Another time during this post storm, half the family in Houston, the other half in pieces on the floor in New Orleans era, I called Mom to chat about the day. I work from home and my office is upstairs in our converted attic. Looking back on the renovation, yes we should have blown out the budget and raised the roof line, but we didn’t and we are left with a room with a horribly steep pitched ceiling, on which I hit my head just about every day. I was telling Mom this and saying that one would think I would eventually get used to the pitch of the ceiling and quit hitting my head, but that day had not (and still has not) come. Mom’s suggestion was that I keep a helmet at the foot of the stairs and put it on every time I went to work.

And then, of course, there was the road trip the summer before my senior year in high school. Mom and her best friend, my Aunt Phyllis, who is not really an aunt, (but when you call someone “aunt” your whole life, they kind of become an aunt by sheer force of will) decided to take a trip together to bring Phyllis’ daughter to graduate school in Virginia. We also had the grown son of some other friend of theirs who needed a ride up to the DC area. We started with 2 cars – the moms in one car, the “kids” in the other. Before we hit the twin span in Slidell, the “kid” car was participating in activities that could have gotten us thrown in jail.

On the ride home, it was just Mom, Aunt Phyllis and me. They let me smoke cigarettes in the car and drive a bit. I brought my summer reading books on the trip, so I read them aloud in the car to them.  I read The Loved One by Evelyn Waugh and then Fear and Loathing in Las Vegas by Hunter S. Thompson, which I am pretty sure was not a required reading book. I don’t think I could have appreciated The Loved One had I not read it aloud to them as they provided explanations and definitions, which made the book hysterically funny. I think I might have to re-read it as an adult to see if it really is supposed to be a comedy…I now question this “fact” of my memory.

We also stopped, against my vehement protestations, at Monticello, Thomas Jefferson’s house in Virginia. I did not want to go. I was 17. It seemed “boring” and “stupid.” It was fascinating from beginning to end. We bought our tickets and received our change in $2 bills, which tickled the three of us, who were already somewhat punch drunk from being in the car for so long.  No doubt, we were completely obnoxious during the tour, but there are things I remember from that day like they were yesterday, and trust me, it was a LONG time ago. Thomas Jefferson invented the dumb waiter and pocket doors that open together even we you only open one, whatever that is called. Well, it WAS 23 years ago.

When she got sick, I was the only one of her daughters who did not have kids, so it was easier for me to accompany her and Dad to the doctor appointments and then the treatments. It is an odd thing to be happy for, but I am happy I was able to be there for her during that time. We got to spend a lot of time together, time that we not would have spent together otherwise. I would sit with her while she waited for doctors. She would tell me stories and we would laugh at world…it was much easier to laugh than to sit and cry, which was what we both felt inside.

It was reminiscent of high school. Mom worked at the high school I went to so we would drive into school together each morning and home each night. It was a long drive, about 30-40 minutes each way in traffic. By senior year, it was just the 2 of us as my sister had graduated and the girls down the street had as well. People think it’s nuts when I tell them Mom let me smoke in the car on the way to school. It is kind of nuts. I was in a Catholic school girl uniform puffing on a Marlboro light in the car on the way to school. I don’t know why she let me smoke. Maybe she was sympathetic to my addiction.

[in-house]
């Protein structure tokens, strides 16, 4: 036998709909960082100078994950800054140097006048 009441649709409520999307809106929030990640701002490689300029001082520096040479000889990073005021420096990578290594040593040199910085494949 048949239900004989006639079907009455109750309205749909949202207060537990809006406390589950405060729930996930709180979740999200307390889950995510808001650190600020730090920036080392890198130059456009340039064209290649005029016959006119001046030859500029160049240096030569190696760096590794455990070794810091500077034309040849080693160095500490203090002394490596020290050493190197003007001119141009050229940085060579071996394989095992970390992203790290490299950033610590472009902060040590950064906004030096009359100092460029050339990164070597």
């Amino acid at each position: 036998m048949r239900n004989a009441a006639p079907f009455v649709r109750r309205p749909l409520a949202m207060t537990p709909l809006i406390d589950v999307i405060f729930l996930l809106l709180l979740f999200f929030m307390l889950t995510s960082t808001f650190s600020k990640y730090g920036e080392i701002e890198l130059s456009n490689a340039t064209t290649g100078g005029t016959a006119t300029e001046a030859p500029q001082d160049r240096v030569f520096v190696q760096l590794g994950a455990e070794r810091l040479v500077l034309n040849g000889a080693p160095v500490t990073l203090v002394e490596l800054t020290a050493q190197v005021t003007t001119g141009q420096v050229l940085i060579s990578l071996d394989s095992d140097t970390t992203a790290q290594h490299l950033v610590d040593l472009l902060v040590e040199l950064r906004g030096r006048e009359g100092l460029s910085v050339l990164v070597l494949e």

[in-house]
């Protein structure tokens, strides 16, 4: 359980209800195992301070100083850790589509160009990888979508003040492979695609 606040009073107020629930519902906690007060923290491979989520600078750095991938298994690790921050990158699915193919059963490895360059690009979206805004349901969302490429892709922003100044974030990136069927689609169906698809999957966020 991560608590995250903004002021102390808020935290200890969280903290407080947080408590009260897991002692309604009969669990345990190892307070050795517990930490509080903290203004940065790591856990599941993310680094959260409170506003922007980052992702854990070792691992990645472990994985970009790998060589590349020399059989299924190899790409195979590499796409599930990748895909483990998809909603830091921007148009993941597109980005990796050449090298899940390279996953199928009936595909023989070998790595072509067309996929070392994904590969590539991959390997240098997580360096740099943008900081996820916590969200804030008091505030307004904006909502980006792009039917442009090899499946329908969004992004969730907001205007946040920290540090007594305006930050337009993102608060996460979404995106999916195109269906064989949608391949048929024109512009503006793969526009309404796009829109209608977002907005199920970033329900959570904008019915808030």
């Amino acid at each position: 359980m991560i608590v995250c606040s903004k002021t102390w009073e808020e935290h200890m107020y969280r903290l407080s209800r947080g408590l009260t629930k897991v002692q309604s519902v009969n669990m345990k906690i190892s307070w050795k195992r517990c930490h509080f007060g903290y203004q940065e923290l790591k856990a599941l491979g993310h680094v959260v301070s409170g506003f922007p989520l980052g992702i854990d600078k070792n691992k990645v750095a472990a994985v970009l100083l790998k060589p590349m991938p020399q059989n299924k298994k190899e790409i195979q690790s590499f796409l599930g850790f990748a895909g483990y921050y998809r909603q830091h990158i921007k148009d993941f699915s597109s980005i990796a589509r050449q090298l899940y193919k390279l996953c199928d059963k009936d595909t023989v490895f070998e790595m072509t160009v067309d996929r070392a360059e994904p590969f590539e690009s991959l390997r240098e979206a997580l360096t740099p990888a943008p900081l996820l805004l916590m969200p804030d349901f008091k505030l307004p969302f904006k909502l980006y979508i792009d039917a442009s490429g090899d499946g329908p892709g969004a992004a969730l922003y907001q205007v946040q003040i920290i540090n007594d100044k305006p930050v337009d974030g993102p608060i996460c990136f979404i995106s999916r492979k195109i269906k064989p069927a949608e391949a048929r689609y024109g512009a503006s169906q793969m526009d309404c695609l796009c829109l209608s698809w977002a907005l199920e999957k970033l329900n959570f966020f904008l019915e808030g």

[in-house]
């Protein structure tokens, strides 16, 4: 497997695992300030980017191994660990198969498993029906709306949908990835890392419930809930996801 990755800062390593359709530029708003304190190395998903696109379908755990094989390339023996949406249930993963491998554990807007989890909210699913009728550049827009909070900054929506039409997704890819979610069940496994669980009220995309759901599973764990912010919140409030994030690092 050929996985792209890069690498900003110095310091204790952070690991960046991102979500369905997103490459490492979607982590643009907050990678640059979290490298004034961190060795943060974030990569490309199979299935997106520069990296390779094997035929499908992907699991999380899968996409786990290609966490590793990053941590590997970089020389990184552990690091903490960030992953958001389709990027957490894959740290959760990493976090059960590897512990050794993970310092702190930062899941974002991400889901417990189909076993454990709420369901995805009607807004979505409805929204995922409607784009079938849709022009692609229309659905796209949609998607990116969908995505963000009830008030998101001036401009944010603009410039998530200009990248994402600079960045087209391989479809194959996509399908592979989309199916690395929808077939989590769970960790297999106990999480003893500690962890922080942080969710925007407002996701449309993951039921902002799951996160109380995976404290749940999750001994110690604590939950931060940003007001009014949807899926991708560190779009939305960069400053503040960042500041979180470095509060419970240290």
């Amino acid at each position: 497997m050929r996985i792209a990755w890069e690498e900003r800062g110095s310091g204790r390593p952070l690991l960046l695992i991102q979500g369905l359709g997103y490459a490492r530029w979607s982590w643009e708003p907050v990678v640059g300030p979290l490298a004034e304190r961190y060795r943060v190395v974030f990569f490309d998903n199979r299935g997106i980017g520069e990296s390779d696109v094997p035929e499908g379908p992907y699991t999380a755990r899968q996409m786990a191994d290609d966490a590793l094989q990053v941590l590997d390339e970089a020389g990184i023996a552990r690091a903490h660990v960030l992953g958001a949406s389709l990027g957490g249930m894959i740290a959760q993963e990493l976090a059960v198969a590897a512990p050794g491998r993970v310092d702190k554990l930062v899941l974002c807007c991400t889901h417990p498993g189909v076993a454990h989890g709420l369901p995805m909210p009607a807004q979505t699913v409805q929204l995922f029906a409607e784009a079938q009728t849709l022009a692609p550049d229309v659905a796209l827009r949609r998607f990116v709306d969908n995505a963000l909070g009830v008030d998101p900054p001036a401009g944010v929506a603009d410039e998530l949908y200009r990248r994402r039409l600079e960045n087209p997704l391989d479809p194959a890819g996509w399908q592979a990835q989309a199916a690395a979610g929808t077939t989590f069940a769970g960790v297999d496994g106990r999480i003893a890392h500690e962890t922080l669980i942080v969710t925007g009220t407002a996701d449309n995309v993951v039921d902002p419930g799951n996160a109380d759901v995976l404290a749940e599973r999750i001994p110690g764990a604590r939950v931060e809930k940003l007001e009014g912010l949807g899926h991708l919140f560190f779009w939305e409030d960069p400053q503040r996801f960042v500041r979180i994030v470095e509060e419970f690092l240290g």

Some other things I love and miss about my mother, in no particular order:
  • She tended to give me and my sisters birthday cards from the Mohogany greeting card line. I am pretty sure one year I got an old Kwanza card.
  • She was convinced beyond a shadow of a doubt that the CIA killed Kennedy.
  • She was also wary of the microwave. In fact, she did not get one until pretty much every other person on the planet had one, and even then, my oldest sister practically forced it on her. She remained suspicious of it for her lifetime.
  • She found my oldest sisters biological mother to thank her and then devoted her time to reuniting other adopted people with their biological parents. I especially liked that she used her vast knowledge of sleuthing to do this, referencing the 100,000 murder mysteries she read.
  • She referred to my dog Sam as her grand dog. She would talk to Sam when she came over.  She knew how much I loved that dog and respected it, never taking it too seriously, but never openly making fun of it either.
  • She fell out of her chair laughing at me when I told her that I thought I would be a better mother than my sisters were because I was more organized. She then promised, through a stream of tears, not to tell anyone I had ever said those words. (Yes, she was right and I was delusional.)

I hear people complain about their mothers today and I want to grab them and say, “You don’t know what you have!” But, then a friend told me once, “If your Mom was my Mom, I’d want her alive, too. But, my mom is cruel.” How lucky I am to have had a mother who was kind. Yes, she was a little wacky, but, frankly, I can’t really fault her for that, now can I? After all, I am pretty sure I cut from the same multi-colored cloth.